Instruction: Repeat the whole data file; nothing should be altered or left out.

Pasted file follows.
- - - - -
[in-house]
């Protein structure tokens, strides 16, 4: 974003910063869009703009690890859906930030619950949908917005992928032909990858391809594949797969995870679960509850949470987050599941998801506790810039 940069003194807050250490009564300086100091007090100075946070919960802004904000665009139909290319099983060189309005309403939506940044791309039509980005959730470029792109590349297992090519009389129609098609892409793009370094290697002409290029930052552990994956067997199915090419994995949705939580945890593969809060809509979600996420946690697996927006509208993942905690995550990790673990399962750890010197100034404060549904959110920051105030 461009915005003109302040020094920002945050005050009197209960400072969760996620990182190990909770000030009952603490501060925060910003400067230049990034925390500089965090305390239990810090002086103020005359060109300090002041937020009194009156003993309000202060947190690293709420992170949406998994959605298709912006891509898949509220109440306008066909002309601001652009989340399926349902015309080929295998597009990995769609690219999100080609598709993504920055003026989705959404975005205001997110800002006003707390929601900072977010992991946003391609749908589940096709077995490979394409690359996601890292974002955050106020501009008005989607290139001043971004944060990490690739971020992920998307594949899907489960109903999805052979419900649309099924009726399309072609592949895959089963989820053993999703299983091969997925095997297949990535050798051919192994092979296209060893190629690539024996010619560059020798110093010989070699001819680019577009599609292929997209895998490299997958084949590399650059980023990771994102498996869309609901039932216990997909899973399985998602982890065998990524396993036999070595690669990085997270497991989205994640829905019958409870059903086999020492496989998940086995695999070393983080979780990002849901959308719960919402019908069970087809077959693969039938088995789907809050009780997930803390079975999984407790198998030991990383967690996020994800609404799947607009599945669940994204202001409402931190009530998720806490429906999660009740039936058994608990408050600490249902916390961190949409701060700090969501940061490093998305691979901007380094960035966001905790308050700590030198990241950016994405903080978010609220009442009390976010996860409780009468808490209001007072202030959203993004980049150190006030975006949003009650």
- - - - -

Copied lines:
[in-house]
């Protein structure tokens, strides 16, 4: 974003910063869009703009690890859906930030619950949908917005992928032909990858391809594949797969995870679960509850949470987050599941998801506790810039 940069003194807050250490009564300086100091007090100075946070919960802004904000665009139909290319099983060189309005309403939506940044791309039509980005959730470029792109590349297992090519009389129609098609892409793009370094290697002409290029930052552990994956067997199915090419994995949705939580945890593969809060809509979600996420946690697996927006509208993942905690995550990790673990399962750890010197100034404060549904959110920051105030 461009915005003109302040020094920002945050005050009197209960400072969760996620990182190990909770000030009952603490501060925060910003400067230049990034925390500089965090305390239990810090002086103020005359060109300090002041937020009194009156003993309000202060947190690293709420992170949406998994959605298709912006891509898949509220109440306008066909002309601001652009989340399926349902015309080929295998597009990995769609690219999100080609598709993504920055003026989705959404975005205001997110800002006003707390929601900072977010992991946003391609749908589940096709077995490979394409690359996601890292974002955050106020501009008005989607290139001043971004944060990490690739971020992920998307594949899907489960109903999805052979419900649309099924009726399309072609592949895959089963989820053993999703299983091969997925095997297949990535050798051919192994092979296209060893190629690539024996010619560059020798110093010989070699001819680019577009599609292929997209895998490299997958084949590399650059980023990771994102498996869309609901039932216990997909899973399985998602982890065998990524396993036999070595690669990085997270497991989205994640829905019958409870059903086999020492496989998940086995695999070393983080979780990002849901959308719960919402019908069970087809077959693969039938088995789907809050009780997930803390079975999984407790198998030991990383967690996020994800609404799947607009599945669940994204202001409402931190009530998720806490429906999660009740039936058994608990408050600490249902916390961190949409701060700090969501940061490093998305691979901007380094960035966001905790308050700590030198990241950016994405903080978010609220009442009390976010996860409780009468808490209001007072202030959203993004980049150190006030975006949003009650």